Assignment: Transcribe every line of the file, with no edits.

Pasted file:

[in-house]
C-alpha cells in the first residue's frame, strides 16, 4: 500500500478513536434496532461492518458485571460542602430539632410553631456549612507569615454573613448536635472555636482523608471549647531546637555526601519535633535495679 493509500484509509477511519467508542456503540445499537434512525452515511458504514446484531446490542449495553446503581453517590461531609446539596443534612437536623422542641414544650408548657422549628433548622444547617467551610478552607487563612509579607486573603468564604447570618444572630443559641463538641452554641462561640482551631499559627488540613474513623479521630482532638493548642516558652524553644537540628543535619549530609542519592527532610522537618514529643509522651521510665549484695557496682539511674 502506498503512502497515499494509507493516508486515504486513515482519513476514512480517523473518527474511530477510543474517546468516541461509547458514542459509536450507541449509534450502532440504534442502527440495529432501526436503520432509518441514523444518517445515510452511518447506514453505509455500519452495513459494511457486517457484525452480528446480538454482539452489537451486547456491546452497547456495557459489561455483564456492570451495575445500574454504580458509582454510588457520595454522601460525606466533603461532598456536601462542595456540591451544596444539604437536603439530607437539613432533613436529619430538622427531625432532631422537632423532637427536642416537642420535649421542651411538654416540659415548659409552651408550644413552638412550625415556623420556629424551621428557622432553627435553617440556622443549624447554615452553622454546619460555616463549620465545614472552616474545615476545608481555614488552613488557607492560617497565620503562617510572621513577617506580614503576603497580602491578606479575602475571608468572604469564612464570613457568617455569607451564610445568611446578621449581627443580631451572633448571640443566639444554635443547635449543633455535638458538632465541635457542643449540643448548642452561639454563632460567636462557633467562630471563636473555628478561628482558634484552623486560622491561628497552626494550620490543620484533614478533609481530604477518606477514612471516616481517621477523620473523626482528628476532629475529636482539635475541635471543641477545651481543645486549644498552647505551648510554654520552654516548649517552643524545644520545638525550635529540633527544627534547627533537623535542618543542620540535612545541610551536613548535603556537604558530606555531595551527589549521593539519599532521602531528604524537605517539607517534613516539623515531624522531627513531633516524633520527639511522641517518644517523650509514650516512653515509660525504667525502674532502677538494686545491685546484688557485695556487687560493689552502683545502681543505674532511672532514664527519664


[in-house]
C-alpha cells in the first residue's frame, strides 16, 4: 500500500478513536434496532461492518458485571460542602430539632410553631456549612507569615454573613448536635472555636482523608471549647531546637555526601519535633535495679 493509500484509509477511519467508542456503540445499537434512525452515511458504514446484531446490542449495553446503581453517590461531609446539596443534612437536623422542641414544650408548657422549628433548622444547617467551610478552607487563612509579607486573603468564604447570618444572630443559641463538641452554641462561640482551631499559627488540613474513623479521630482532638493548642516558652524553644537540628543535619549530609542519592527532610522537618514529643509522651521510665549484695557496682539511674 502506498503512502497515499494509507493516508486515504486513515482519513476514512480517523473518527474511530477510543474517546468516541461509547458514542459509536450507541449509534450502532440504534442502527440495529432501526436503520432509518441514523444518517445515510452511518447506514453505509455500519452495513459494511457486517457484525452480528446480538454482539452489537451486547456491546452497547456495557459489561455483564456492570451495575445500574454504580458509582454510588457520595454522601460525606466533603461532598456536601462542595456540591451544596444539604437536603439530607437539613432533613436529619430538622427531625432532631422537632423532637427536642416537642420535649421542651411538654416540659415548659409552651408550644413552638412550625415556623420556629424551621428557622432553627435553617440556622443549624447554615452553622454546619460555616463549620465545614472552616474545615476545608481555614488552613488557607492560617497565620503562617510572621513577617506580614503576603497580602491578606479575602475571608468572604469564612464570613457568617455569607451564610445568611446578621449581627443580631451572633448571640443566639444554635443547635449543633455535638458538632465541635457542643449540643448548642452561639454563632460567636462557633467562630471563636473555628478561628482558634484552623486560622491561628497552626494550620490543620484533614478533609481530604477518606477514612471516616481517621477523620473523626482528628476532629475529636482539635475541635471543641477545651481543645486549644498552647505551648510554654520552654516548649517552643524545644520545638525550635529540633527544627534547627533537623535542618543542620540535612545541610551536613548535603556537604558530606555531595551527589549521593539519599532521602531528604524537605517539607517534613516539623515531624522531627513531633516524633520527639511522641517518644517523650509514650516512653515509660525504667525502674532502677538494686545491685546484688557485695556487687560493689552502683545502681543505674532511672532514664527519664